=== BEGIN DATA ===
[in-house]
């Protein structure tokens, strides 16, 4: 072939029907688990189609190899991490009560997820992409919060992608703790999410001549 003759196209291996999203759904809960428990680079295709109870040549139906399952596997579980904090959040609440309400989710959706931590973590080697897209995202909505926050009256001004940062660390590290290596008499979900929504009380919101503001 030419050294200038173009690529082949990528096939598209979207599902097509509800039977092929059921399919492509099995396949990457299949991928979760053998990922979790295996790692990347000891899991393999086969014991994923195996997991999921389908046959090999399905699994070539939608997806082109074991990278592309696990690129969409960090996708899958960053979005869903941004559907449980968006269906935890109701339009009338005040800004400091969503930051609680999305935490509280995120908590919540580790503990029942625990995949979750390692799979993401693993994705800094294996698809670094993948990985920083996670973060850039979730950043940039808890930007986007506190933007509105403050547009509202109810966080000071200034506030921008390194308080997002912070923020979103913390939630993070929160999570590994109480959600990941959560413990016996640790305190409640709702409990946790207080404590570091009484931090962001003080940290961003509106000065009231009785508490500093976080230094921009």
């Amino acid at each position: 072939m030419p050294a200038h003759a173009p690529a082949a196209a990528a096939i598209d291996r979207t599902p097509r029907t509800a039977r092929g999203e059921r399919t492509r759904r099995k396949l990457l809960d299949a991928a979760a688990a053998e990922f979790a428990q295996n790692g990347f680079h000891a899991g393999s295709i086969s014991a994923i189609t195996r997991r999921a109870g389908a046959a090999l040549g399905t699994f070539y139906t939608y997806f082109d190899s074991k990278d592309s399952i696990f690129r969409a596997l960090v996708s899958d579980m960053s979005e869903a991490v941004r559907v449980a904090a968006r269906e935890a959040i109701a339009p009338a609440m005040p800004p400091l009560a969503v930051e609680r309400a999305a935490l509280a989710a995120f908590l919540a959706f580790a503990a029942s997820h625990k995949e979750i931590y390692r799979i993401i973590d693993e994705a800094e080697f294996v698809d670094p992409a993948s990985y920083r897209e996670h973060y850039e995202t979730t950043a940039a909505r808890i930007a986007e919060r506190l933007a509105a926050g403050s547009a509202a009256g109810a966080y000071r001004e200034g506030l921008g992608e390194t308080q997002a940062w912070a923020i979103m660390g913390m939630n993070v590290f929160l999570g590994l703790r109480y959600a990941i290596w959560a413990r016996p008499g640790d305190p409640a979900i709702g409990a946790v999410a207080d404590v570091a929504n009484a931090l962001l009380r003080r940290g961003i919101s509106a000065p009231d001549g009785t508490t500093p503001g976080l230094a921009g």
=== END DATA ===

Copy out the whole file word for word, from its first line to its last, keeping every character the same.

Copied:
[in-house]
């Protein structure tokens, strides 16, 4: 072939029907688990189609190899991490009560997820992409919060992608703790999410001549 003759196209291996999203759904809960428990680079295709109870040549139906399952596997579980904090959040609440309400989710959706931590973590080697897209995202909505926050009256001004940062660390590290290596008499979900929504009380919101503001 030419050294200038173009690529082949990528096939598209979207599902097509509800039977092929059921399919492509099995396949990457299949991928979760053998990922979790295996790692990347000891899991393999086969014991994923195996997991999921389908046959090999399905699994070539939608997806082109074991990278592309696990690129969409960090996708899958960053979005869903941004559907449980968006269906935890109701339009009338005040800004400091969503930051609680999305935490509280995120908590919540580790503990029942625990995949979750390692799979993401693993994705800094294996698809670094993948990985920083996670973060850039979730950043940039808890930007986007506190933007509105403050547009509202109810966080000071200034506030921008390194308080997002912070923020979103913390939630993070929160999570590994109480959600990941959560413990016996640790305190409640709702409990946790207080404590570091009484931090962001003080940290961003509106000065009231009785508490500093976080230094921009």
């Amino acid at each position: 072939m030419p050294a200038h003759a173009p690529a082949a196209a990528a096939i598209d291996r979207t599902p097509r029907t509800a039977r092929g999203e059921r399919t492509r759904r099995k396949l990457l809960d299949a991928a979760a688990a053998e990922f979790a428990q295996n790692g990347f680079h000891a899991g393999s295709i086969s014991a994923i189609t195996r997991r999921a109870g389908a046959a090999l040549g399905t699994f070539y139906t939608y997806f082109d190899s074991k990278d592309s399952i696990f690129r969409a596997l960090v996708s899958d579980m960053s979005e869903a991490v941004r559907v449980a904090a968006r269906e935890a959040i109701a339009p009338a609440m005040p800004p400091l009560a969503v930051e609680r309400a999305a935490l509280a989710a995120f908590l919540a959706f580790a503990a029942s997820h625990k995949e979750i931590y390692r799979i993401i973590d693993e994705a800094e080697f294996v698809d670094p992409a993948s990985y920083r897209e996670h973060y850039e995202t979730t950043a940039a909505r808890i930007a986007e919060r506190l933007a509105a926050g403050s547009a509202a009256g109810a966080y000071r001004e200034g506030l921008g992608e390194t308080q997002a940062w912070a923020i979103m660390g913390m939630n993070v590290f929160l999570g590994l703790r109480y959600a990941i290596w959560a413990r016996p008499g640790d305190p409640a979900i709702g409990a946790v999410a207080d404590v570091a929504n009484a931090l962001l009380r003080r940290g961003i919101s509106a000065p009231d001549g009785t508490t500093p503001g976080l230094a921009g």